Background

How It All Began

"A few days ago I took my mother to the doctor. As we entered his office, before we even had a chance to sit down, the doctor asked me "how does she feel?"

It was clear that in his eyes my mother wasn't someone worth paying attention to, not someone to talk to. In his eyes she was like some object you take to have repaired. This is but one example that illustrates the dismissive way society treats seniors".

Rina Matzliah, senior reporter for Israeli channel 2, and one of the founders of the Vehadarta.
 

Why Act Now?


The rise in life expectancy experienced globally over the last several decades resulted in a significant increase of the 60+ population. Soon, for the first time in human history, the world's population will consist of more senior citizens than children. In Israel senior citizens are expected to comprise a fifth of the population within a decade.

Decline in the status of the senior citizen in Israel – the past few decades have witnessed a significant decline in the status of senior citizens. Our Western culture, places a premium on technology, youth and progress. Senior citizens are marginalized and are only portrayed as a cost to society. They become invisible and irrelevant.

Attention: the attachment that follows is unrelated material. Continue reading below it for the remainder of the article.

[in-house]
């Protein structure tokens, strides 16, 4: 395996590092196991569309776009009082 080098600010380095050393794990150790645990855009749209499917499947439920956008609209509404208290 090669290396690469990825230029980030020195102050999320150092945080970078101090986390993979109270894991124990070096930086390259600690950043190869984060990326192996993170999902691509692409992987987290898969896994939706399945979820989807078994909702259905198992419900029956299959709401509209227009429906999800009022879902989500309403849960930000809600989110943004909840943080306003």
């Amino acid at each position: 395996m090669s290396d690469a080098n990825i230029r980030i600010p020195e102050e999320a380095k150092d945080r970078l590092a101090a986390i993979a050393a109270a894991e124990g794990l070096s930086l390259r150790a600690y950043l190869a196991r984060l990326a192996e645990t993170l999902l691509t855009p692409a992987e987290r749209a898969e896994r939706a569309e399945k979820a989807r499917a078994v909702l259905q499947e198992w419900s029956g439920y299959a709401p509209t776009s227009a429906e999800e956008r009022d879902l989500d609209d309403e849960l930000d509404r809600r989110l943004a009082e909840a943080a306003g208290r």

The missed opportunity – Senior citizens are a valuable asset to society. They possess vast knowledge, experience and economic and financial resources. This continued misconception of senior citizens as a burden on society is a major loss for Israel in both a material and a spiritual sense.
  

The Opportunity – acknowledging these facts requires a proactive program that will enable senior citizens in Israel to continue to earn a living, enjoy life and contribute to the social fabric of the country.

Reconnecting seniors to society must be accomplished economically and socially by working to promote solidarity between generations. This will result in a rising expectation of society from senior citizens to continue and be active and contribute to the economy, education and culture.